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Sunday, February 11, 2007

Job Discrimination Filings Rise in 2006

By JEANNINE AVERSA, AP Economics Writer

Thu Feb 1, 5:40 PM ET

Federal job discrimination complaints filed by workers against private employers rose in 2006 for the first time in four years.

The Equal Employment Opportunity Commission said Thursday that complaints increased to 75,768 during the 2006 budget year from 75,428 the previous year.

Charges of discrimination had spiked in 2002 at 84,442, a seven-year high. Complaints gradually drifted down after that until last year.

"These figures tell us that discrimination remains a persistent problem in the 21st century workplace," said the commission chairwoman, Naomi Earp.

As in past years, allegations of discrimination based on race, sex or retaliation were the most frequent complaints, according to the commission, which enforces federal anti-discrimination laws among private employers.

Allegations of race discrimination, with 27,238 charges, accounted for 35.9 percent of all filings last year.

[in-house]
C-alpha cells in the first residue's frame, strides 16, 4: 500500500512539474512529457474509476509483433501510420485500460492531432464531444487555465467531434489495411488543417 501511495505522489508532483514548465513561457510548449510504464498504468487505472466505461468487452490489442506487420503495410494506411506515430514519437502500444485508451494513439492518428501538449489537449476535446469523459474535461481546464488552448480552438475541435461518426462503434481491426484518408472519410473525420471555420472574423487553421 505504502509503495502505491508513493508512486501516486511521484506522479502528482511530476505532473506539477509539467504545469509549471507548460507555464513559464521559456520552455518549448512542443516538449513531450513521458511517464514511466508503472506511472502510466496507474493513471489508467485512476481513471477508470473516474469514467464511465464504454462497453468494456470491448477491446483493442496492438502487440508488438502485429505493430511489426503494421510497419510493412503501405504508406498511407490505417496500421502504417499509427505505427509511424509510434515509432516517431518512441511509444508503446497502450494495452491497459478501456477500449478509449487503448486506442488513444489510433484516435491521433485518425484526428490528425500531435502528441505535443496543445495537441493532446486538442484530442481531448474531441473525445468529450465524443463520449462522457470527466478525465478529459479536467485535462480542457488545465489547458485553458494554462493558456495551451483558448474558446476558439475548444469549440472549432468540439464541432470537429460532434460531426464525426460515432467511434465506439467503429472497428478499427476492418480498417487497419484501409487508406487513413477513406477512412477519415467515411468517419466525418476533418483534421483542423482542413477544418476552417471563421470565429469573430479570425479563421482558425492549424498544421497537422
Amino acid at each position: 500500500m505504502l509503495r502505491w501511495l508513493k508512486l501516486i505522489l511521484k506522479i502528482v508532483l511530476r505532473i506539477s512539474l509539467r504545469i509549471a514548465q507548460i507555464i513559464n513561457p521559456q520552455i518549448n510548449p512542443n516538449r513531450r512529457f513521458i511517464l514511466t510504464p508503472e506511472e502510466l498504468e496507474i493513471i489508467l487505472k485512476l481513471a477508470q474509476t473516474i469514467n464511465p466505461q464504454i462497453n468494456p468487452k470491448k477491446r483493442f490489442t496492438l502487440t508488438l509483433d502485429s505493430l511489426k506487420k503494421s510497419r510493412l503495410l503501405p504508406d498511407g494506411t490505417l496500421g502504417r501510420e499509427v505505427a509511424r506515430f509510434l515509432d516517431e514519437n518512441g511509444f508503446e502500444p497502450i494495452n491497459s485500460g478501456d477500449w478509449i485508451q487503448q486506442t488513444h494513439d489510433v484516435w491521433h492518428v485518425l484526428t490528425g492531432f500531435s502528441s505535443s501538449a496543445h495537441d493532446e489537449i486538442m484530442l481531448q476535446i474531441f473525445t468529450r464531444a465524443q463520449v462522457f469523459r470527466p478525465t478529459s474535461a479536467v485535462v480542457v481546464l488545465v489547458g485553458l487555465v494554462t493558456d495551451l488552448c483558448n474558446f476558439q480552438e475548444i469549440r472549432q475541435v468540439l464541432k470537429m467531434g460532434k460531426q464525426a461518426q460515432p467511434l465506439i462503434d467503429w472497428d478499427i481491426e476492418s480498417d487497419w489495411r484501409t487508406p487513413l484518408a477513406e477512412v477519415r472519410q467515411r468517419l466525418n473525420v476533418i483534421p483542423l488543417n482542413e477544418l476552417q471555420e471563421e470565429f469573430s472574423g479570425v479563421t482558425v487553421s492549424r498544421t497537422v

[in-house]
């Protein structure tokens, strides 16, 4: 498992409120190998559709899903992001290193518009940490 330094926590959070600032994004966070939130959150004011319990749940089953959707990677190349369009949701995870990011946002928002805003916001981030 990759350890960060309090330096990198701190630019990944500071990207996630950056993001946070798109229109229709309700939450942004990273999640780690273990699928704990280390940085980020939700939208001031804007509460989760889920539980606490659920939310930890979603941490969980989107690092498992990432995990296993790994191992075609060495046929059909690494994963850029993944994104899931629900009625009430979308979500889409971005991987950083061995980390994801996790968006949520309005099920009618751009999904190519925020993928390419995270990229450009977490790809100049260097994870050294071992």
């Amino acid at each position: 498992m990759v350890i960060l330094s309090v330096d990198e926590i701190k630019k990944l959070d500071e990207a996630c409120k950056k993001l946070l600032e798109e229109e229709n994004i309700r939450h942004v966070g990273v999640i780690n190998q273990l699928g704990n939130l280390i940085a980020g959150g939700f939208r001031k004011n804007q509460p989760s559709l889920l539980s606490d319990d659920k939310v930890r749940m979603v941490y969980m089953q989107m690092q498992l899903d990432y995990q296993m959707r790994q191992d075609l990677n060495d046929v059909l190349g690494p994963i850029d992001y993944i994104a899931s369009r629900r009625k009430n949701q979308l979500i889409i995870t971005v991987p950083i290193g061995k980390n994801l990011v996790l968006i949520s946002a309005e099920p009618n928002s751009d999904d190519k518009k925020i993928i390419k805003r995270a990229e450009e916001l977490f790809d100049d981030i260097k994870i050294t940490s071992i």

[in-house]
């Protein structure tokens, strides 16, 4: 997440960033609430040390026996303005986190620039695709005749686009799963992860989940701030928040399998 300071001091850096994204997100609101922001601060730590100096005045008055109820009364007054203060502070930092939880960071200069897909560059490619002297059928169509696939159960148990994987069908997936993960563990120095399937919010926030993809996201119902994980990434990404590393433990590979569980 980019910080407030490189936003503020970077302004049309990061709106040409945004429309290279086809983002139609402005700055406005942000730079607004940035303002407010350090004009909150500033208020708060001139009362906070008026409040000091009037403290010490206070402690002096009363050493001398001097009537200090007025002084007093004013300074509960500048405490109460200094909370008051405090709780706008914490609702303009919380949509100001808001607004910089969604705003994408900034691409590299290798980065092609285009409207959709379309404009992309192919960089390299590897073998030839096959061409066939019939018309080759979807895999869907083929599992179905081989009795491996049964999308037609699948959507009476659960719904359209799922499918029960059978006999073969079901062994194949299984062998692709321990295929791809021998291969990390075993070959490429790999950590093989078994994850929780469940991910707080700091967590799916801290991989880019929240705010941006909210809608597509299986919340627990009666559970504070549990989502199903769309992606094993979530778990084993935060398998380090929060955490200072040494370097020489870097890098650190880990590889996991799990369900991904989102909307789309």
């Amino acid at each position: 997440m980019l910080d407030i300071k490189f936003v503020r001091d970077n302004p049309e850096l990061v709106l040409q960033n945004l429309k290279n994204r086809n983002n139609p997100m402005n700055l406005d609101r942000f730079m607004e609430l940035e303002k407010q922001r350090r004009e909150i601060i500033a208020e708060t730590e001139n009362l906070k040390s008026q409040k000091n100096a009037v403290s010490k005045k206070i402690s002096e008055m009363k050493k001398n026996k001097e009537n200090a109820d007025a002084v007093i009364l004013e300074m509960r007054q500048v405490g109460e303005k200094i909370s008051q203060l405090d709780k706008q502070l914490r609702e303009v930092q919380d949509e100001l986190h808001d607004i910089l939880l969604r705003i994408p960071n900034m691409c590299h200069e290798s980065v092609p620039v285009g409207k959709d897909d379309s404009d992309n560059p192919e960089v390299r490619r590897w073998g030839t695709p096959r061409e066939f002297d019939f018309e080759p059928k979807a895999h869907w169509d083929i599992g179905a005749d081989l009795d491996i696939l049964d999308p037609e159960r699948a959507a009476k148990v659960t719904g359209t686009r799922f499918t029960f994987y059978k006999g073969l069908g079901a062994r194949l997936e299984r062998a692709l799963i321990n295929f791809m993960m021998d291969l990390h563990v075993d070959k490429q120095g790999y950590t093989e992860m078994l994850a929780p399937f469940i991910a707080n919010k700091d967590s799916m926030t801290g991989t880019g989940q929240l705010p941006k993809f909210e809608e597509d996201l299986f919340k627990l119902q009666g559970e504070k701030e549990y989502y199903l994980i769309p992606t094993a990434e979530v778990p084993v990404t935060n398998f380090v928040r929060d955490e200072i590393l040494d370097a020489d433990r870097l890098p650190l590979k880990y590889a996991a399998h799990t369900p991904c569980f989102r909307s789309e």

Sex discrimination accounted for 23,247 complaints, or 30.7 percent of all filings last year. Charges based on retaliation rose to 22,555, or 29.8 percent of all complaints.

Discrimination complaints based on disability rose to 15,625, or 20.6 percent of all filings. Age discrimination came to 13,569 or 17.9 percent of all complaints filed in 2006. National origin complaints came to 8,327, or 11 percent of the total.

Religious discrimination complaints totaled 2,541, or 3.4 percent of all filings. Equal pay complaints were 663, or 0.9 percent of all filings.

The total exceeds 100 percent because individuals may allege more than one kind of discrimination in a complaint.

All categories saw complaints rise from 2005 with the exception of age and equal pay discrimination complaints.

In addition, there were 12,025 complaints of sexual harassment, with a record 15 percent filed by men. A record 4,901 pregnancy discrimination complaints were filed last year.

During 2006, 74,308 discrimination complaints were resolved; more than 22 percent with a favorable outcome for the individual who complained. A record of 8,201 cases were resolved through voluntary mediation. The commission obtained $274 million in compensation for those who complained of discrimination.

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